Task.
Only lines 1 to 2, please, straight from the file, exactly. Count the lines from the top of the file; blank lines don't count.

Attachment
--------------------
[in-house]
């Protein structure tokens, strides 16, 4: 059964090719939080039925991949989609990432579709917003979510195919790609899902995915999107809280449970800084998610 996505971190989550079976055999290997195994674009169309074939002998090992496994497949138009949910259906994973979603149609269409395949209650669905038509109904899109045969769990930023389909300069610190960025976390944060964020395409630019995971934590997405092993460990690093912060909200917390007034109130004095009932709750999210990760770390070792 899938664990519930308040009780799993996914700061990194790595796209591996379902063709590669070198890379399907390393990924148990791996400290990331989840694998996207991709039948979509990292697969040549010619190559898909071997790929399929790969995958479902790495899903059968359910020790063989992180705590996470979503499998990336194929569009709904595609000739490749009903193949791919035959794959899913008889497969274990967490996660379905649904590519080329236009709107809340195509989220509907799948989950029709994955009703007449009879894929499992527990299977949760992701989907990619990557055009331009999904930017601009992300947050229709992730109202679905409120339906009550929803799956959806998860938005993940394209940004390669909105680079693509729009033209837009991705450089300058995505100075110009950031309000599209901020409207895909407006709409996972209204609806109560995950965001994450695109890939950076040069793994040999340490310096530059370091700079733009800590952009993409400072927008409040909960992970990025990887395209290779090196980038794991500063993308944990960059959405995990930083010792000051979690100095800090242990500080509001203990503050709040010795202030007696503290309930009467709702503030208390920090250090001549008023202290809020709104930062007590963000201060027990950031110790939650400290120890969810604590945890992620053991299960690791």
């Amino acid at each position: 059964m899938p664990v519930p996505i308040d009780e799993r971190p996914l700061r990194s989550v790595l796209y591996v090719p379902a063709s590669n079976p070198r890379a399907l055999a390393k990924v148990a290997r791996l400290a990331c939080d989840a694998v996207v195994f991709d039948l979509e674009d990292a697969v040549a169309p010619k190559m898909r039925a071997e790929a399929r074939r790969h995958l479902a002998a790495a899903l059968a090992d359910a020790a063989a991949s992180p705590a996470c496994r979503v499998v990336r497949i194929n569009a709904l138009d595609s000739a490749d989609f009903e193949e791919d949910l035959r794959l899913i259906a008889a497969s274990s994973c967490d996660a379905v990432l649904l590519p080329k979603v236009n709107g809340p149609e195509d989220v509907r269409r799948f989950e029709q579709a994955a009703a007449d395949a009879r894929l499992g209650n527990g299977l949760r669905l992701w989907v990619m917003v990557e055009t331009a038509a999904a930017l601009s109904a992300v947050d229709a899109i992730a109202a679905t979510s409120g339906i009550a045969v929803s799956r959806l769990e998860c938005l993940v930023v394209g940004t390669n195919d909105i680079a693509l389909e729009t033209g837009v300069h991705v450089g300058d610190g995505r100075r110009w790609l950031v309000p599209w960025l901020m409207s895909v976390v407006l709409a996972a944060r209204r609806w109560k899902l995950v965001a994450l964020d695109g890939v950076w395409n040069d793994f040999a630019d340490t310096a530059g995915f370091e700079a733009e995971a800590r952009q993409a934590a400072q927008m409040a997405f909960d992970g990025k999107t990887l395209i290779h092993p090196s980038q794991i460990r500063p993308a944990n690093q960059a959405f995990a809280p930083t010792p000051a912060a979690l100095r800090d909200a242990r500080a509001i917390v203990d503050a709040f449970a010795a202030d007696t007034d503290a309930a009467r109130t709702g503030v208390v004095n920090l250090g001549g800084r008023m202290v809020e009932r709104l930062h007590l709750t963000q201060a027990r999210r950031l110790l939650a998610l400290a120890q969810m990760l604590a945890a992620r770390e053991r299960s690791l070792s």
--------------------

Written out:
[in-house]
């Protein structure tokens, strides 16, 4: 059964090719939080039925991949989609990432579709917003979510195919790609899902995915999107809280449970800084998610 996505971190989550079976055999290997195994674009169309074939002998090992496994497949138009949910259906994973979603149609269409395949209650669905038509109904899109045969769990930023389909300069610190960025976390944060964020395409630019995971934590997405092993460990690093912060909200917390007034109130004095009932709750999210990760770390070792 899938664990519930308040009780799993996914700061990194790595796209591996379902063709590669070198890379399907390393990924148990791996400290990331989840694998996207991709039948979509990292697969040549010619190559898909071997790929399929790969995958479902790495899903059968359910020790063989992180705590996470979503499998990336194929569009709904595609000739490749009903193949791919035959794959899913008889497969274990967490996660379905649904590519080329236009709107809340195509989220509907799948989950029709994955009703007449009879894929499992527990299977949760992701989907990619990557055009331009999904930017601009992300947050229709992730109202679905409120339906009550929803799956959806998860938005993940394209940004390669909105680079693509729009033209837009991705450089300058995505100075110009950031309000599209901020409207895909407006709409996972209204609806109560995950965001994450695109890939950076040069793994040999340490310096530059370091700079733009800590952009993409400072927008409040909960992970990025990887395209290779090196980038794991500063993308944990960059959405995990930083010792000051979690100095800090242990500080509001203990503050709040010795202030007696503290309930009467709702503030208390920090250090001549008023202290809020709104930062007590963000201060027990950031110790939650400290120890969810604590945890992620053991299960690791």